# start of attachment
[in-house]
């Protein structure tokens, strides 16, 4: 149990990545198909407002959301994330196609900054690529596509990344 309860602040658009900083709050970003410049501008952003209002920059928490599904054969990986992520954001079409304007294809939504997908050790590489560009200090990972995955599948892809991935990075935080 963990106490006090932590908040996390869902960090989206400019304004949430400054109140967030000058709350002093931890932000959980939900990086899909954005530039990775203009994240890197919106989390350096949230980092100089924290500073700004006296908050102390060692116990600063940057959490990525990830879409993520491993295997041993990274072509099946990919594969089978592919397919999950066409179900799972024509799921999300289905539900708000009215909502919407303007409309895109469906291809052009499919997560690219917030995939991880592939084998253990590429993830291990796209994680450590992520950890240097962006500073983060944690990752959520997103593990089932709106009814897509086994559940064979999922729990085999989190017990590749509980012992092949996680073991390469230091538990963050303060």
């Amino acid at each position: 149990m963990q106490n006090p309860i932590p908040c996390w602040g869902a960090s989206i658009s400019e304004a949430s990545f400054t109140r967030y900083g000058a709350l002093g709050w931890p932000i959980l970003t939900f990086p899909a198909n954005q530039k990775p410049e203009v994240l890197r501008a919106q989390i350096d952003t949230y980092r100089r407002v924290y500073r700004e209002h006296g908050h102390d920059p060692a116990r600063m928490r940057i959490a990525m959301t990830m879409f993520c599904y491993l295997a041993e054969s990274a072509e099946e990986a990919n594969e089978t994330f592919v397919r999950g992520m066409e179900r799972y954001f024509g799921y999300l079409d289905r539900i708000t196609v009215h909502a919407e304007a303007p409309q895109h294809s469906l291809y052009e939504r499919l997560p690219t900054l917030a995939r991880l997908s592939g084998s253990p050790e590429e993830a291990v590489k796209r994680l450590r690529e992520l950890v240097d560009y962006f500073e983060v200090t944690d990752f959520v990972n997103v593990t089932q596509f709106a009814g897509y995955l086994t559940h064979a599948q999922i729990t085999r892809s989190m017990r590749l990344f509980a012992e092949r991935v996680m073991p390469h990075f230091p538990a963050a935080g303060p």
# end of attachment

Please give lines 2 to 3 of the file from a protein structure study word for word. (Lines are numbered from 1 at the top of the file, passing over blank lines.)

């Protein structure tokens, strides 16, 4: 149990990545198909407002959301994330196609900054690529596509990344 309860602040658009900083709050970003410049501008952003209002920059928490599904054969990986992520954001079409304007294809939504997908050790590489560009200090990972995955599948892809991935990075935080 963990106490006090932590908040996390869902960090989206400019304004949430400054109140967030000058709350002093931890932000959980939900990086899909954005530039990775203009994240890197919106989390350096949230980092100089924290500073700004006296908050102390060692116990600063940057959490990525990830879409993520491993295997041993990274072509099946990919594969089978592919397919999950066409179900799972024509799921999300289905539900708000009215909502919407303007409309895109469906291809052009499919997560690219917030995939991880592939084998253990590429993830291990796209994680450590992520950890240097962006500073983060944690990752959520997103593990089932709106009814897509086994559940064979999922729990085999989190017990590749509980012992092949996680073991390469230091538990963050303060």
């Amino acid at each position: 149990m963990q106490n006090p309860i932590p908040c996390w602040g869902a960090s989206i658009s400019e304004a949430s990545f400054t109140r967030y900083g000058a709350l002093g709050w931890p932000i959980l970003t939900f990086p899909a198909n954005q530039k990775p410049e203009v994240l890197r501008a919106q989390i350096d952003t949230y980092r100089r407002v924290y500073r700004e209002h006296g908050h102390d920059p060692a116990r600063m928490r940057i959490a990525m959301t990830m879409f993520c599904y491993l295997a041993e054969s990274a072509e099946e990986a990919n594969e089978t994330f592919v397919r999950g992520m066409e179900r799972y954001f024509g799921y999300l079409d289905r539900i708000t196609v009215h909502a919407e304007a303007p409309q895109h294809s469906l291809y052009e939504r499919l997560p690219t900054l917030a995939r991880l997908s592939g084998s253990p050790e590429e993830a291990v590489k796209r994680l450590r690529e992520l950890v240097d560009y962006f500073e983060v200090t944690d990752f959520v990972n997103v593990t089932q596509f709106a009814g897509y995955l086994t559940h064979a599948q999922i729990t085999r892809s989190m017990r590749l990344f509980a012992e092949r991935v996680m073991p390469h990075f230091p538990a963050a935080g303060p």